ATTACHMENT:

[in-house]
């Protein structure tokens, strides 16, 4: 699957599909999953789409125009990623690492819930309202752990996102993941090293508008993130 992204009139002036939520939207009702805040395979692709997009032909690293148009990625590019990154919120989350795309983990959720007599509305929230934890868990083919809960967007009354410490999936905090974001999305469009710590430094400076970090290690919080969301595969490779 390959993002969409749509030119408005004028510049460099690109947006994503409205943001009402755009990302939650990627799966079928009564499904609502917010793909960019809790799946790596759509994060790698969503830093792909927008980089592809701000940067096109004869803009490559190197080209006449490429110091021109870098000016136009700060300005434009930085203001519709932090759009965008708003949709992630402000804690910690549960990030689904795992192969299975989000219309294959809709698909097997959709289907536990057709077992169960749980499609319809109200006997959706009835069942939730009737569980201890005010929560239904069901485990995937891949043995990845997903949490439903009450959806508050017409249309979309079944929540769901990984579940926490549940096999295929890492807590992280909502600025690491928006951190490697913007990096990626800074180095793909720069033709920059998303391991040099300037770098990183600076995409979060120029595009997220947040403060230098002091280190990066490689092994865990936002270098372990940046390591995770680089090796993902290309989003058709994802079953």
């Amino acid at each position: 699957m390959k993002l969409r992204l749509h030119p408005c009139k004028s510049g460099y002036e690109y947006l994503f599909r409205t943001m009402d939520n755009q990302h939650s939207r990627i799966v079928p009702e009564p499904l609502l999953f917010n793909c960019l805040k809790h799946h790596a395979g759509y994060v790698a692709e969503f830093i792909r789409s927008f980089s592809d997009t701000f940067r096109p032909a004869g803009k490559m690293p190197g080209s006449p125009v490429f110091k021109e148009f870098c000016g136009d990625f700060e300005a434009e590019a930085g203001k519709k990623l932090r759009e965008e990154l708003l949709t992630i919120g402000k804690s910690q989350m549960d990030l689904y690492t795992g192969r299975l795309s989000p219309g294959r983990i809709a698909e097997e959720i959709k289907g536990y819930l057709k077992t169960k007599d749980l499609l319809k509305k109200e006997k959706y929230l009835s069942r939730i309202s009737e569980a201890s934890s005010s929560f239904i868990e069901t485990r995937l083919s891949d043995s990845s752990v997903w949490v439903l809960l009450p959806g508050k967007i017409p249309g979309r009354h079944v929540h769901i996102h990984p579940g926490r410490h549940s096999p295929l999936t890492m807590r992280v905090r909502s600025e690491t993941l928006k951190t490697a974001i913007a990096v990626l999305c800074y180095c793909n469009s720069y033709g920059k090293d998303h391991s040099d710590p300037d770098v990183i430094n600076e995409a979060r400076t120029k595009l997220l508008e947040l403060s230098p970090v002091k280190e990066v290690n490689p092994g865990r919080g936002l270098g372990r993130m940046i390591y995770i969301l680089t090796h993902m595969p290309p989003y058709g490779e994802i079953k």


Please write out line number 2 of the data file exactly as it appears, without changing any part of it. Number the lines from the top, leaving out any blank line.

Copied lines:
């Protein structure tokens, strides 16, 4: 699957599909999953789409125009990623690492819930309202752990996102993941090293508008993130 992204009139002036939520939207009702805040395979692709997009032909690293148009990625590019990154919120989350795309983990959720007599509305929230934890868990083919809960967007009354410490999936905090974001999305469009710590430094400076970090290690919080969301595969490779 390959993002969409749509030119408005004028510049460099690109947006994503409205943001009402755009990302939650990627799966079928009564499904609502917010793909960019809790799946790596759509994060790698969503830093792909927008980089592809701000940067096109004869803009490559190197080209006449490429110091021109870098000016136009700060300005434009930085203001519709932090759009965008708003949709992630402000804690910690549960990030689904795992192969299975989000219309294959809709698909097997959709289907536990057709077992169960749980499609319809109200006997959706009835069942939730009737569980201890005010929560239904069901485990995937891949043995990845997903949490439903009450959806508050017409249309979309079944929540769901990984579940926490549940096999295929890492807590992280909502600025690491928006951190490697913007990096990626800074180095793909720069033709920059998303391991040099300037770098990183600076995409979060120029595009997220947040403060230098002091280190990066490689092994865990936002270098372990940046390591995770680089090796993902290309989003058709994802079953």